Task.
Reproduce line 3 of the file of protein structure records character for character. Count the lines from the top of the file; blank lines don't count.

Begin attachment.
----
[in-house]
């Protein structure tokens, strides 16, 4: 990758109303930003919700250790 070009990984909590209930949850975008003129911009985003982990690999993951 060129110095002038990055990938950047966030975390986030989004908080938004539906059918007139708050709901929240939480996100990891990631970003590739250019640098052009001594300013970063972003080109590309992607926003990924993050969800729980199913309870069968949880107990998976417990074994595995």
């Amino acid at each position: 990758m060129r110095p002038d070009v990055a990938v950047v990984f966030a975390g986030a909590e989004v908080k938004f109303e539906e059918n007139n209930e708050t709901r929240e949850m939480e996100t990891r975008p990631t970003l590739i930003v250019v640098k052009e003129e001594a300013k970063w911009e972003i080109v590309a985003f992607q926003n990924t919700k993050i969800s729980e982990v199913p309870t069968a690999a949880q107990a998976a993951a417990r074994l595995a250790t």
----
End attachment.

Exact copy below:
């Amino acid at each position: 990758m060129r110095p002038d070009v990055a990938v950047v990984f966030a975390g986030a909590e989004v908080k938004f109303e539906e059918n007139n209930e708050t709901r929240e949850m939480e996100t990891r975008p990631t970003l590739i930003v250019v640098k052009e003129e001594a300013k970063w911009e972003i080109v590309a985003f992607q926003n990924t919700k993050i969800s729980e982990v199913p309870t069968a690999a949880q107990a998976a993951a417990r074994l595995a250790t």